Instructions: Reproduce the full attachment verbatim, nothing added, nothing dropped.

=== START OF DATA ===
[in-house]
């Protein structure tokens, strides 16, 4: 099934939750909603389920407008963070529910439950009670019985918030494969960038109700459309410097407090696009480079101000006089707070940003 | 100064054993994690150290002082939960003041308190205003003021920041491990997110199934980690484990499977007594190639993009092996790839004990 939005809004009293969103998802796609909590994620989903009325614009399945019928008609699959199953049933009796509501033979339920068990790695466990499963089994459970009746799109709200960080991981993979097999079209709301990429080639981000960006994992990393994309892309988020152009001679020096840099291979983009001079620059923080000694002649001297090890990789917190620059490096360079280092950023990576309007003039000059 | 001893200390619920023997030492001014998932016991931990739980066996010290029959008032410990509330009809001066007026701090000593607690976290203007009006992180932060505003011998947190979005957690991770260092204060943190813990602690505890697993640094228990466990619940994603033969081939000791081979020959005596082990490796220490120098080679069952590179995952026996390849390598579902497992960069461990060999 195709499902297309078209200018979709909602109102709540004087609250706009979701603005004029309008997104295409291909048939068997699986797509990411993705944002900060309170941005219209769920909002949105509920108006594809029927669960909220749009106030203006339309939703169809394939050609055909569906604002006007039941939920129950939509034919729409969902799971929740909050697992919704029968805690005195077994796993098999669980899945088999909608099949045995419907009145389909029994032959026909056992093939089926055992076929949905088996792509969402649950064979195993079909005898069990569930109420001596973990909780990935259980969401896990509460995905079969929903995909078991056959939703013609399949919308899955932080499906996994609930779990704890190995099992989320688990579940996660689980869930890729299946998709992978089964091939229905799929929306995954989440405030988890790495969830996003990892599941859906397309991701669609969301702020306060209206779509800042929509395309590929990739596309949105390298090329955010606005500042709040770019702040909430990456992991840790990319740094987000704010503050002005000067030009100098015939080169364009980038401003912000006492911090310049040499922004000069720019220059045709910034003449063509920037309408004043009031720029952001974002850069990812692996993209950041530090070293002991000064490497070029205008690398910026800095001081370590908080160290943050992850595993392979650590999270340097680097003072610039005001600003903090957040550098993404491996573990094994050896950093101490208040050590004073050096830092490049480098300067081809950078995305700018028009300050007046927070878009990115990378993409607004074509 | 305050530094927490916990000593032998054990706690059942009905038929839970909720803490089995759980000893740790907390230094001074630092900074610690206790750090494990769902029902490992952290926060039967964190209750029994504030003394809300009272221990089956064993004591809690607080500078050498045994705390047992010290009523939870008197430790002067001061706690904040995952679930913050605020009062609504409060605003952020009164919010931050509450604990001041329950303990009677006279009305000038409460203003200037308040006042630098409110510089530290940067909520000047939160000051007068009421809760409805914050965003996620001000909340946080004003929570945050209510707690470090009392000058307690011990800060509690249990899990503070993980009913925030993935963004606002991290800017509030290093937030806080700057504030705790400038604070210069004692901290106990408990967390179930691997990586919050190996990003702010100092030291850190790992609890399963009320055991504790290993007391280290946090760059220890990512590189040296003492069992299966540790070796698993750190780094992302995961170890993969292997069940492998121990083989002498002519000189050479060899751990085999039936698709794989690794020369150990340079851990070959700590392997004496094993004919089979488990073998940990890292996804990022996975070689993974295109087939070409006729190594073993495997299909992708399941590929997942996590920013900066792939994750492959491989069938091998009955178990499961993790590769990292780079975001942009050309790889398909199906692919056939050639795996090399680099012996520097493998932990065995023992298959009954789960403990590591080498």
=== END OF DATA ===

[in-house]
């Protein structure tokens, strides 16, 4: 099934939750909603389920407008963070529910439950009670019985918030494969960038109700459309410097407090696009480079101000006089707070940003 | 100064054993994690150290002082939960003041308190205003003021920041491990997110199934980690484990499977007594190639993009092996790839004990 939005809004009293969103998802796609909590994620989903009325614009399945019928008609699959199953049933009796509501033979339920068990790695466990499963089994459970009746799109709200960080991981993979097999079209709301990429080639981000960006994992990393994309892309988020152009001679020096840099291979983009001079620059923080000694002649001297090890990789917190620059490096360079280092950023990576309007003039000059 | 001893200390619920023997030492001014998932016991931990739980066996010290029959008032410990509330009809001066007026701090000593607690976290203007009006992180932060505003011998947190979005957690991770260092204060943190813990602690505890697993640094228990466990619940994603033969081939000791081979020959005596082990490796220490120098080679069952590179995952026996390849390598579902497992960069461990060999 195709499902297309078209200018979709909602109102709540004087609250706009979701603005004029309008997104295409291909048939068997699986797509990411993705944002900060309170941005219209769920909002949105509920108006594809029927669960909220749009106030203006339309939703169809394939050609055909569906604002006007039941939920129950939509034919729409969902799971929740909050697992919704029968805690005195077994796993098999669980899945088999909608099949045995419907009145389909029994032959026909056992093939089926055992076929949905088996792509969402649950064979195993079909005898069990569930109420001596973990909780990935259980969401896990509460995905079969929903995909078991056959939703013609399949919308899955932080499906996994609930779990704890190995099992989320688990579940996660689980869930890729299946998709992978089964091939229905799929929306995954989440405030988890790495969830996003990892599941859906397309991701669609969301702020306060209206779509800042929509395309590929990739596309949105390298090329955010606005500042709040770019702040909430990456992991840790990319740094987000704010503050002005000067030009100098015939080169364009980038401003912000006492911090310049040499922004000069720019220059045709910034003449063509920037309408004043009031720029952001974002850069990812692996993209950041530090070293002991000064490497070029205008690398910026800095001081370590908080160290943050992850595993392979650590999270340097680097003072610039005001600003903090957040550098993404491996573990094994050896950093101490208040050590004073050096830092490049480098300067081809950078995305700018028009300050007046927070878009990115990378993409607004074509 | 305050530094927490916990000593032998054990706690059942009905038929839970909720803490089995759980000893740790907390230094001074630092900074610690206790750090494990769902029902490992952290926060039967964190209750029994504030003394809300009272221990089956064993004591809690607080500078050498045994705390047992010290009523939870008197430790002067001061706690904040995952679930913050605020009062609504409060605003952020009164919010931050509450604990001041329950303990009677006279009305000038409460203003200037308040006042630098409110510089530290940067909520000047939160000051007068009421809760409805914050965003996620001000909340946080004003929570945050209510707690470090009392000058307690011990800060509690249990899990503070993980009913925030993935963004606002991290800017509030290093937030806080700057504030705790400038604070210069004692901290106990408990967390179930691997990586919050190996990003702010100092030291850190790992609890399963009320055991504790290993007391280290946090760059220890990512590189040296003492069992299966540790070796698993750190780094992302995961170890993969292997069940492998121990083989002498002519000189050479060899751990085999039936698709794989690794020369150990340079851990070959700590392997004496094993004919089979488990073998940990890292996804990022996975070689993974295109087939070409006729190594073993495997299909992708399941590929997942996590920013900066792939994750492959491989069938091998009955178990499961993790590769990292780079975001942009050309790889398909199906692919056939050639795996090399680099012996520097493998932990065995023992298959009954789960403990590591080498």